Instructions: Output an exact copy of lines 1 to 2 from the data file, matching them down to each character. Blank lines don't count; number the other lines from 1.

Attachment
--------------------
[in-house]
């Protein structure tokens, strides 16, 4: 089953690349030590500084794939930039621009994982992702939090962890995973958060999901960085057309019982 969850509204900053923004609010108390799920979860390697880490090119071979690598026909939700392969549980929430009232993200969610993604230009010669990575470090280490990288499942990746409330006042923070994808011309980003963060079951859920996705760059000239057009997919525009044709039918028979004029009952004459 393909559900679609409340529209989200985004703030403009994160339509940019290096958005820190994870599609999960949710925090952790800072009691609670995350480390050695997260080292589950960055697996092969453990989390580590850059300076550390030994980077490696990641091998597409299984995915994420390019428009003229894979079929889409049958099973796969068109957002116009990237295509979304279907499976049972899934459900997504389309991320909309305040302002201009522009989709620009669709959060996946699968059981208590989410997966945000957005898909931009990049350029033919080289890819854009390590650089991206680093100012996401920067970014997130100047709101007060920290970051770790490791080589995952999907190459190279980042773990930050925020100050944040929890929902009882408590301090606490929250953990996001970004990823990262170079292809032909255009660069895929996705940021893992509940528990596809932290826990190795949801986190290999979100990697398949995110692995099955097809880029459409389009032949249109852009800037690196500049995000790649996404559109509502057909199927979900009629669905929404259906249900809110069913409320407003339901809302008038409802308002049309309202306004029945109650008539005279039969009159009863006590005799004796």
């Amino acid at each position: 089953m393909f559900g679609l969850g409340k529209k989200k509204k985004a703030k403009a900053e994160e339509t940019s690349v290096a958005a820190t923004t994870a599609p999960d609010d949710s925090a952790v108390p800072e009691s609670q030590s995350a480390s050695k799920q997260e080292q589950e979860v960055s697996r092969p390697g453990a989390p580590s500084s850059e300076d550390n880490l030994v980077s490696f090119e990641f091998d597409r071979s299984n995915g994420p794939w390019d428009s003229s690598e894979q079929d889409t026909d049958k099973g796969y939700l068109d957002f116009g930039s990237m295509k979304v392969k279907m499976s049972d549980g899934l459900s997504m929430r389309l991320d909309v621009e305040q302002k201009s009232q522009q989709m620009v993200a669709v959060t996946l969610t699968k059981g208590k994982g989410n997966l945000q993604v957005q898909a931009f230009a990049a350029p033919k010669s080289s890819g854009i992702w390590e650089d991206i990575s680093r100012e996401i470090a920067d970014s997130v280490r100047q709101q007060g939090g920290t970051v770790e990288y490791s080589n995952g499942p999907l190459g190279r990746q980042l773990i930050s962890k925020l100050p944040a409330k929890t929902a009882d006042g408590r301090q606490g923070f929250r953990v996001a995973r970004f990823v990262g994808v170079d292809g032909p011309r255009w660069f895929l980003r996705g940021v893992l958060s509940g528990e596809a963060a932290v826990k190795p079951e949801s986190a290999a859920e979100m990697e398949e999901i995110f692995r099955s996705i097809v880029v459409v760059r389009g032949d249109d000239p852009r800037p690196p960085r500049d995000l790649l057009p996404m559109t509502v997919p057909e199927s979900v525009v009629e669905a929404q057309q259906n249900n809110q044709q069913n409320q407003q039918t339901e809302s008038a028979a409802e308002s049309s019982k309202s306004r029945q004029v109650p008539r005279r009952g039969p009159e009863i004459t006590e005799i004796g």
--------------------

[in-house]
């Protein structure tokens, strides 16, 4: 089953690349030590500084794939930039621009994982992702939090962890995973958060999901960085057309019982 969850509204900053923004609010108390799920979860390697880490090119071979690598026909939700392969549980929430009232993200969610993604230009010669990575470090280490990288499942990746409330006042923070994808011309980003963060079951859920996705760059000239057009997919525009044709039918028979004029009952004459 393909559900679609409340529209989200985004703030403009994160339509940019290096958005820190994870599609999960949710925090952790800072009691609670995350480390050695997260080292589950960055697996092969453990989390580590850059300076550390030994980077490696990641091998597409299984995915994420390019428009003229894979079929889409049958099973796969068109957002116009990237295509979304279907499976049972899934459900997504389309991320909309305040302002201009522009989709620009669709959060996946699968059981208590989410997966945000957005898909931009990049350029033919080289890819854009390590650089991206680093100012996401920067970014997130100047709101007060920290970051770790490791080589995952999907190459190279980042773990930050925020100050944040929890929902009882408590301090606490929250953990996001970004990823990262170079292809032909255009660069895929996705940021893992509940528990596809932290826990190795949801986190290999979100990697398949995110692995099955097809880029459409389009032949249109852009800037690196500049995000790649996404559109509502057909199927979900009629669905929404259906249900809110069913409320407003339901809302008038409802308002049309309202306004029945109650008539005279039969009159009863006590005799004796």